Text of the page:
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Will 2024 be the year of Shadow AI?

Miranda Nash Profile picture for user Miranda Nash March 7, 2024
One in four Americans are using generative AI at work, and many are in violation of company data security policies. Oracle's Miranda Nash examines the ways organizations can prevent negative outcomes with the right guardrails.

Shadow AI and big data concept © peshkov -

Last July, a Reuters Ipsos poll found that more than one in four Americans regularly use ChatGPT at work. A similar survey by CNBC in December 2023 found that 29% of employees were using ChatGPT at work. This number will continue to grow as more employees experience the productivity gains of generative AI.

The increasing use of generative AI in the workplace follows a similar trajectory to the cloud and mobile adoption trends that emerged in the mid-late 2000s when employees began bringing their own apps and devices to the corporate environment. And just like adding new apps and devices to the workplace, despite the opportunity for increased productivity, generative AI is not without risk. 

To try and manage these risks, many organizations have implemented policies against the use of generative AI services in the workplace. In fact, according to the Reuters Ipsos poll, only 22% of the 2,625 respondents said their employers explicitly allowed external tools such as ChatGPT. 

As more employees embrace generative AI services, with or without employer permission, here are ways organizations can institute guardrails to prevent negative outcomes.

Business data is not training data

Some generative AI services, like ChatGPT, continue to learn from the data users input into the system. Not only does this expose potentially sensitive corporate data to the internet, but your organization's data may become the source of truth for other similar organizations and competitors using the same service. To prevent corporate data leakage, organizations need to work with generative AI service providers that train models during a specific phase, using non-sensitive data, and then enable customers to leverage the models without adding data.

AI grounded in trustworthy data

Generative AI services that pull from the vast array of content on the internet will have trouble providing information that is relevant enough to be useful in an enterprise setting without being grounded in company-specific context. One way to overcome this challenge is to incorporate a capability known as retrieval augmented generation, which ensures generative AI is delivering results that come from known, trusted company-specific sources. For example, business applications are a great source of trusted data. By limiting outputs to trusted business sources, generative AI services can improve the accuracy of results and the effectiveness of these features for users.

Control user prompts

Hallucination issues can arise as users repeatedly prompt generative AI services in search of an answer that meets their need. Hallucinations may not necessarily be the wacky extreme examples sometimes seen in the media, rather they can be inaccurate information. Inaccurate information can be costly, especially in very sensitive areas such as medical advice. To address this challenge, organizations can incorporate guardrails to prevent hallucinations, such as evaluating and quality-checking responses from the generative AI service, and constructing the prompts on behalf of the user to avoid manipulation of the model and ensure it will deliver high quality, legitimate, and relevant results.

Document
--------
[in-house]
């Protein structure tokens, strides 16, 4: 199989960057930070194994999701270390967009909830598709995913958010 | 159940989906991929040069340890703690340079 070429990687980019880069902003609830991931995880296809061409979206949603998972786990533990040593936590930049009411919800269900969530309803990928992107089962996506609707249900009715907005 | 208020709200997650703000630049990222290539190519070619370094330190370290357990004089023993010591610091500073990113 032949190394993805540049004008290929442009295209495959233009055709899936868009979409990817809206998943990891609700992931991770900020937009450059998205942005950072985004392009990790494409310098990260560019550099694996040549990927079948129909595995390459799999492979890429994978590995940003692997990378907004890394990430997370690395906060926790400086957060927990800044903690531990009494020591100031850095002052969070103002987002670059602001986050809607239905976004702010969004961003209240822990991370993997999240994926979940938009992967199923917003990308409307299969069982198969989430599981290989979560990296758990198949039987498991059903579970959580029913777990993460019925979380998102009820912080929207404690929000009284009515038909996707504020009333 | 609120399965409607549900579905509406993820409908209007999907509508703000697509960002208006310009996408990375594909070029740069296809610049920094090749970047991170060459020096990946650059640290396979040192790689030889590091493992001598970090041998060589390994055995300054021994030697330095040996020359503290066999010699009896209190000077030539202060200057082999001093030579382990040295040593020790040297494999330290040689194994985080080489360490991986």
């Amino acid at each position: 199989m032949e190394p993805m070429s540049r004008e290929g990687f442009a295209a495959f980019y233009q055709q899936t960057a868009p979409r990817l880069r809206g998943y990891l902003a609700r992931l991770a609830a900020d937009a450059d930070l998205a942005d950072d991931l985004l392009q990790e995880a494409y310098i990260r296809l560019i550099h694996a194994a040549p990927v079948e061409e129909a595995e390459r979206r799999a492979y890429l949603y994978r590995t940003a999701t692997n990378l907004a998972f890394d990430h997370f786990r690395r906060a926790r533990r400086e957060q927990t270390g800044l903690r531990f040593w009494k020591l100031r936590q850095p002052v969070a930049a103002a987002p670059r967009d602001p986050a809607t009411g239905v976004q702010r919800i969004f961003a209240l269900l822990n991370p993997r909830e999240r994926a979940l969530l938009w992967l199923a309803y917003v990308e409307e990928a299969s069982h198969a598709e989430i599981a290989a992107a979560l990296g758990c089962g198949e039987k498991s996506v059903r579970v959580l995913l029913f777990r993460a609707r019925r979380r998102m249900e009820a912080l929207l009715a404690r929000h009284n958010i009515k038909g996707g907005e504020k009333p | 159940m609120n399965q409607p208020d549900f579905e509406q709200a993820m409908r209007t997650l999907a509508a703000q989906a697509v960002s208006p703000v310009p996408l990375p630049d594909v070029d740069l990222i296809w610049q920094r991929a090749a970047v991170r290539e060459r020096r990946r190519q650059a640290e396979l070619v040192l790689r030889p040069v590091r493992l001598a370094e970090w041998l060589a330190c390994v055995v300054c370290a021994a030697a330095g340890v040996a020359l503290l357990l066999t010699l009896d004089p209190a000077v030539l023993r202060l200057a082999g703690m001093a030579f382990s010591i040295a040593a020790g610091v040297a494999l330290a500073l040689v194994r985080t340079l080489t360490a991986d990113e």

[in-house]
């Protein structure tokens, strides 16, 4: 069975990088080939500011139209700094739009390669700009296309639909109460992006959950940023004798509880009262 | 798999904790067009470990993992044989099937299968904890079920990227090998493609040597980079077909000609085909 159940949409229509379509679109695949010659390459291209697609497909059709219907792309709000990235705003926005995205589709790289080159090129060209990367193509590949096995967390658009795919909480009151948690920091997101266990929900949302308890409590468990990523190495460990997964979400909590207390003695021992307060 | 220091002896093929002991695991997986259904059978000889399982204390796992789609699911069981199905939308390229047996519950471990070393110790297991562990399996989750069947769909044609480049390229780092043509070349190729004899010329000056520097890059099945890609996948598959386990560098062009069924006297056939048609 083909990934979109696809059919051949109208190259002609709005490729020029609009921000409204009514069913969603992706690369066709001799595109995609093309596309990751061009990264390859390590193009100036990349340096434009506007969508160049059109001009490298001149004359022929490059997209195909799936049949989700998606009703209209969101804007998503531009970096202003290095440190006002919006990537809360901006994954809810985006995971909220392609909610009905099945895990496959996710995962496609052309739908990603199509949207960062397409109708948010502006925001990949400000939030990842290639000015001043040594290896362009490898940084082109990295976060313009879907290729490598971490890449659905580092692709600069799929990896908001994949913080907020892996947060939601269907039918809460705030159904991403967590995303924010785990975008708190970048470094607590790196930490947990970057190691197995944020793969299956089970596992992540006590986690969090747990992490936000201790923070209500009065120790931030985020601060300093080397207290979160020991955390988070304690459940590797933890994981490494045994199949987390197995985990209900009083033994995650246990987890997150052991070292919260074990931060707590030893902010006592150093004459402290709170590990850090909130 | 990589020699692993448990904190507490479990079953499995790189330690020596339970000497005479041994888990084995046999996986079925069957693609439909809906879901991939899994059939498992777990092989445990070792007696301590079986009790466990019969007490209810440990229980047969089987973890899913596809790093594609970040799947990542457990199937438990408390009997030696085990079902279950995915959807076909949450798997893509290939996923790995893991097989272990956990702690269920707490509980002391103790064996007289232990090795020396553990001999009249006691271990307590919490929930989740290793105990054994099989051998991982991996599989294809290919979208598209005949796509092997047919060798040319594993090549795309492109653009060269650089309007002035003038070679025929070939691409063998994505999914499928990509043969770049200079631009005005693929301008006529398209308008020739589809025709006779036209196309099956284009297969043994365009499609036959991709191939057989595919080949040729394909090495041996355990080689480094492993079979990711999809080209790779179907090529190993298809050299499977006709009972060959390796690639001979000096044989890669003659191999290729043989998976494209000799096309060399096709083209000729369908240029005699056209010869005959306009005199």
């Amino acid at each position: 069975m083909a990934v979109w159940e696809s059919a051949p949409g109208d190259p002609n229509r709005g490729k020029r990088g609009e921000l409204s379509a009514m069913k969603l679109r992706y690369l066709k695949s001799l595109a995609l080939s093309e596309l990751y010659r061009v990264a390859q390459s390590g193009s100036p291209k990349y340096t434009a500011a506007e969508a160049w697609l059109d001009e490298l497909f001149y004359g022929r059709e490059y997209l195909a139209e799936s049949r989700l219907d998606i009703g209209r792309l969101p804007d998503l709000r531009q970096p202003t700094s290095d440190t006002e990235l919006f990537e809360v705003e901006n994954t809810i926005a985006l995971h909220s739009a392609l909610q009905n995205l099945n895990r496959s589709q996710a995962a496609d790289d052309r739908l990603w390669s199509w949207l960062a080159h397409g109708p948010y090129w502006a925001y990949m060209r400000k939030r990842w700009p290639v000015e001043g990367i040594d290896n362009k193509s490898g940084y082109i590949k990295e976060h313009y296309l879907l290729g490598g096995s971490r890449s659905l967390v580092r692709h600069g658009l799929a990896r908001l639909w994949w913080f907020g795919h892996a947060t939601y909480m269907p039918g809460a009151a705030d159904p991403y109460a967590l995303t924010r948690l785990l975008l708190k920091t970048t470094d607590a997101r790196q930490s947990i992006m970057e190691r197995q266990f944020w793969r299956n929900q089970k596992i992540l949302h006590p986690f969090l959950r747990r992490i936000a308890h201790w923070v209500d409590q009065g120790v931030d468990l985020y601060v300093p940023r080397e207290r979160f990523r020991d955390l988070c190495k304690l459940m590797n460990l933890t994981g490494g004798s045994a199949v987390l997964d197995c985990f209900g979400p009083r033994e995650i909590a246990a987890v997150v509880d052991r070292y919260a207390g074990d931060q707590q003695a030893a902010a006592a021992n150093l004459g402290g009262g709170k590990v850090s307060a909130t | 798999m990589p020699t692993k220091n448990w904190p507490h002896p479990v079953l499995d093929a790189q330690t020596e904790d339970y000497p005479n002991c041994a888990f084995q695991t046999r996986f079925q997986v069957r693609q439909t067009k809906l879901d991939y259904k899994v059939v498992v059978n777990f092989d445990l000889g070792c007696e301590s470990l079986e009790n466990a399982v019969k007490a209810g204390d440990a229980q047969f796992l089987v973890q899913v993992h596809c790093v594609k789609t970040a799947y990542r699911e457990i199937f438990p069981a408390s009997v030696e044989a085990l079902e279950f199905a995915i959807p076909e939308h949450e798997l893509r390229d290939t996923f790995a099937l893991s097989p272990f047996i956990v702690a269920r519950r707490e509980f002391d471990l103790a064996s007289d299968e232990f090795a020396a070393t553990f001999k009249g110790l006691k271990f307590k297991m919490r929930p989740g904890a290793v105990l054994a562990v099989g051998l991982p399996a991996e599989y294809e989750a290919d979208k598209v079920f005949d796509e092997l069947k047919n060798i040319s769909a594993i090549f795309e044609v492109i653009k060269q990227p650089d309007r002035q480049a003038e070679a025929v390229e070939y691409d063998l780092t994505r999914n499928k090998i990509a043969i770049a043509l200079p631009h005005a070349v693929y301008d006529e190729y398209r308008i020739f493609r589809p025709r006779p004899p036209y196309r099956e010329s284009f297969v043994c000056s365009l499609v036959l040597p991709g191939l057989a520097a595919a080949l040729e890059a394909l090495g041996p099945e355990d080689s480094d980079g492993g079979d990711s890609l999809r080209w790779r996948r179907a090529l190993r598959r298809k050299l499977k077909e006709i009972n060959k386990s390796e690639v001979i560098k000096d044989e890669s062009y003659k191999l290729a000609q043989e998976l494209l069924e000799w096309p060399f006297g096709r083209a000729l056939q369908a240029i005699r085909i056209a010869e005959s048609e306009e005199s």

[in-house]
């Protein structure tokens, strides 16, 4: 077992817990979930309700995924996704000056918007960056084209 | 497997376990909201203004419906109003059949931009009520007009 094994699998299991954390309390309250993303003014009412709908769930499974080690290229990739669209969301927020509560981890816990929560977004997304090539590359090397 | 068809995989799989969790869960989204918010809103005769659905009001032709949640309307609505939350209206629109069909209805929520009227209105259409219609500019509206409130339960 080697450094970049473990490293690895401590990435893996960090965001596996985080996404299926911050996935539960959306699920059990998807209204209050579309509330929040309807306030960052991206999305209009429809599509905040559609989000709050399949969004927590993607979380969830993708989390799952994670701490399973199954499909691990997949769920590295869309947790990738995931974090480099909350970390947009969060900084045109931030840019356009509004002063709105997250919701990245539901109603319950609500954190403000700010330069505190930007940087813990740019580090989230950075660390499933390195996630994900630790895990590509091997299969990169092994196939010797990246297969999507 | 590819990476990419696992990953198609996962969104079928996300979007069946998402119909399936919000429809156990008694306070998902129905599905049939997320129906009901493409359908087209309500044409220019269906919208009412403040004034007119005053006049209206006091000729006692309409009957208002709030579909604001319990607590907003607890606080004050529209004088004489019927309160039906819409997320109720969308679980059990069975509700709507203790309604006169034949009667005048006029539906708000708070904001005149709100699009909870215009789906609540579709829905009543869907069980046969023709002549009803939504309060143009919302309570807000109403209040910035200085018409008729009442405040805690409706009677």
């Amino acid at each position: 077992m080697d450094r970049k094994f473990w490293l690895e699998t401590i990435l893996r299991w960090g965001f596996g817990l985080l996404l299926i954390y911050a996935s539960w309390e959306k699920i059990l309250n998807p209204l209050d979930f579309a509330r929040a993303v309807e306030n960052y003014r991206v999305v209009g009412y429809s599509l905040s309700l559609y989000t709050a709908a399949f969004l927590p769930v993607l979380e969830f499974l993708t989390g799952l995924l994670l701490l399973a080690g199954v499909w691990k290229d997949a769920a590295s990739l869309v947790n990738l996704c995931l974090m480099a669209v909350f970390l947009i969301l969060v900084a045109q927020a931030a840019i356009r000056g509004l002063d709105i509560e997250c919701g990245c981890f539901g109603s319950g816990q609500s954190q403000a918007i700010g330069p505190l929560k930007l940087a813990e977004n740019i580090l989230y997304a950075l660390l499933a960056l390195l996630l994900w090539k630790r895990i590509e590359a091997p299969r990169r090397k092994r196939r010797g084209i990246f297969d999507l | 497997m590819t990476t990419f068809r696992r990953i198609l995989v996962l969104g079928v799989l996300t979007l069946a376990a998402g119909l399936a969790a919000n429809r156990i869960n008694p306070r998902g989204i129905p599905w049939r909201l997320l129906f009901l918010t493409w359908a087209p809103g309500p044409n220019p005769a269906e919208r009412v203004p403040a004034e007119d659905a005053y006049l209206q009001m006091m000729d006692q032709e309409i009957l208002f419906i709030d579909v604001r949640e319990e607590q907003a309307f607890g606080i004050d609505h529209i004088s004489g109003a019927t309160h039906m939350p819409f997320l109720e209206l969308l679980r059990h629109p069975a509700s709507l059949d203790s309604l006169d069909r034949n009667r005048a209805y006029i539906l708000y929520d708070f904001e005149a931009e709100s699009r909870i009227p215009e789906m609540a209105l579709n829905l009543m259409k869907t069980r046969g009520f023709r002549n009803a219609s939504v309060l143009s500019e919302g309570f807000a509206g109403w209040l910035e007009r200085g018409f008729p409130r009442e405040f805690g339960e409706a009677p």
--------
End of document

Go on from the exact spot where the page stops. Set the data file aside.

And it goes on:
Avoid general generative AI

From a business perspective, generative AI services like ChatGPT can be a jack of all trades and a master of none. That’s not to say they won’t improve, but right now generative AI should be use-case-specific to prevent falsehoods, inaccuracies, and hallucinations from infiltrating the organization. We encourage our customers to look at simple use cases where generative AI can bring immediate value, ground the use case in the right data, and embed it into the workflow of an existing application.

Insist on a human in the loop

Ultimately, employee obligations for accuracy and validation have not changed. A human must be included to review, edit, and approve content created by generative AI. In many cases, the employee will already know if something is true or not. For example, a manager using generative AI to summarize employee performance will know if the first draft of an evaluation aligns with what they’ve seen from the employee, heard from peers, and input into their goal-tracking system. In this use case, the manager’s obligation to produce an accurate employee review is unchanged.

One key lesson from the mobile adoption era is that organizations need to embrace rather than resist employee-driven technological advancements. As we saw with mobile adoption, organizations that recognized the benefits and established clear policies gained a competitive edge. In contrast, organizations that resisted the trend faced challenges in terms of security, compliance, and missed opportunities for innovation.

Just like mobile and the cloud, generative AI will become a bigger and bigger part of how businesses operate. Business leaders should be taking steps to offer generative AI services that employees can benefit from without exposing sensitive data, infringing copyright, or introducing false information to business systems. 2024 is the year that organizations need to make progress in implementing generative AI or risk falling behind competitors.

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